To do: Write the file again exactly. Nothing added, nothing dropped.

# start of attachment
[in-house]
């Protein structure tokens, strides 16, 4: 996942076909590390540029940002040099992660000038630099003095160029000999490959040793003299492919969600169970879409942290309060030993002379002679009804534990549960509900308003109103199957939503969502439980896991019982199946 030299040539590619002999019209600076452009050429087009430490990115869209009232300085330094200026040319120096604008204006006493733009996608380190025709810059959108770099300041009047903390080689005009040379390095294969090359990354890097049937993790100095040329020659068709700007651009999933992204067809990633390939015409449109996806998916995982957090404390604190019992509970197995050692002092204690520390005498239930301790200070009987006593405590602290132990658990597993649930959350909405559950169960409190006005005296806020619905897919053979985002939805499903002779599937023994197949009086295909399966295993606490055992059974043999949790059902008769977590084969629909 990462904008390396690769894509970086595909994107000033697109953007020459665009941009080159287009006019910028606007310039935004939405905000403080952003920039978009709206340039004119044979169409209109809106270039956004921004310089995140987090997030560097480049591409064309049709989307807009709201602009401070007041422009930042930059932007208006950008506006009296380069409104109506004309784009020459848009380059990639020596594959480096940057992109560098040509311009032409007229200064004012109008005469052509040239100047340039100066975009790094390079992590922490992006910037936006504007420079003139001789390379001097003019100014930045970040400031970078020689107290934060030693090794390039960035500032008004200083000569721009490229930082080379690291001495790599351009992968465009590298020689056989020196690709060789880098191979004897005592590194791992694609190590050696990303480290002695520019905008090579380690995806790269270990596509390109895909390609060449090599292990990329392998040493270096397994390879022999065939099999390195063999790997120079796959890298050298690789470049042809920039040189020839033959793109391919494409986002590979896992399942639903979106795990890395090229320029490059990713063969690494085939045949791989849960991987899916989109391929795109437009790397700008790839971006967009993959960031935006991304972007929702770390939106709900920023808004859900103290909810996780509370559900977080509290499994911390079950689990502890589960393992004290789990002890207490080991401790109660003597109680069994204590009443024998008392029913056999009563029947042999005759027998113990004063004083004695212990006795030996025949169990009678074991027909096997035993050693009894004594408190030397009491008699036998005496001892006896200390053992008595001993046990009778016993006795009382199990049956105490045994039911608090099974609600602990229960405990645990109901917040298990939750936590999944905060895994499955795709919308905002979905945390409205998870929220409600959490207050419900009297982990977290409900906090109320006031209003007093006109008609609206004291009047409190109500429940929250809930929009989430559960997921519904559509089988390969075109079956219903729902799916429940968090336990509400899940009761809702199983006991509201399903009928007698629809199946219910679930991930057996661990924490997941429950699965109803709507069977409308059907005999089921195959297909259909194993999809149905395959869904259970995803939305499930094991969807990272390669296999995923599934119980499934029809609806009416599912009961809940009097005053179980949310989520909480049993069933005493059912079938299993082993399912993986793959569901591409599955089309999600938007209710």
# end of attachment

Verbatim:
[in-house]
């Protein structure tokens, strides 16, 4: 996942076909590390540029940002040099992660000038630099003095160029000999490959040793003299492919969600169970879409942290309060030993002379002679009804534990549960509900308003109103199957939503969502439980896991019982199946 030299040539590619002999019209600076452009050429087009430490990115869209009232300085330094200026040319120096604008204006006493733009996608380190025709810059959108770099300041009047903390080689005009040379390095294969090359990354890097049937993790100095040329020659068709700007651009999933992204067809990633390939015409449109996806998916995982957090404390604190019992509970197995050692002092204690520390005498239930301790200070009987006593405590602290132990658990597993649930959350909405559950169960409190006005005296806020619905897919053979985002939805499903002779599937023994197949009086295909399966295993606490055992059974043999949790059902008769977590084969629909 990462904008390396690769894509970086595909994107000033697109953007020459665009941009080159287009006019910028606007310039935004939405905000403080952003920039978009709206340039004119044979169409209109809106270039956004921004310089995140987090997030560097480049591409064309049709989307807009709201602009401070007041422009930042930059932007208006950008506006009296380069409104109506004309784009020459848009380059990639020596594959480096940057992109560098040509311009032409007229200064004012109008005469052509040239100047340039100066975009790094390079992590922490992006910037936006504007420079003139001789390379001097003019100014930045970040400031970078020689107290934060030693090794390039960035500032008004200083000569721009490229930082080379690291001495790599351009992968465009590298020689056989020196690709060789880098191979004897005592590194791992694609190590050696990303480290002695520019905008090579380690995806790269270990596509390109895909390609060449090599292990990329392998040493270096397994390879022999065939099999390195063999790997120079796959890298050298690789470049042809920039040189020839033959793109391919494409986002590979896992399942639903979106795990890395090229320029490059990713063969690494085939045949791989849960991987899916989109391929795109437009790397700008790839971006967009993959960031935006991304972007929702770390939106709900920023808004859900103290909810996780509370559900977080509290499994911390079950689990502890589960393992004290789990002890207490080991401790109660003597109680069994204590009443024998008392029913056999009563029947042999005759027998113990004063004083004695212990006795030996025949169990009678074991027909096997035993050693009894004594408190030397009491008699036998005496001892006896200390053992008595001993046990009778016993006795009382199990049956105490045994039911608090099974609600602990229960405990645990109901917040298990939750936590999944905060895994499955795709919308905002979905945390409205998870929220409600959490207050419900009297982990977290409900906090109320006031209003007093006109008609609206004291009047409190109500429940929250809930929009989430559960997921519904559509089988390969075109079956219903729902799916429940968090336990509400899940009761809702199983006991509201399903009928007698629809199946219910679930991930057996661990924490997941429950699965109803709507069977409308059907005999089921195959297909259909194993999809149905395959869904259970995803939305499930094991969807990272390669296999995923599934119980499934029809609806009416599912009961809940009097005053179980949310989520909480049993069933005493059912079938299993082993399912993986793959569901591409599955089309999600938007209710």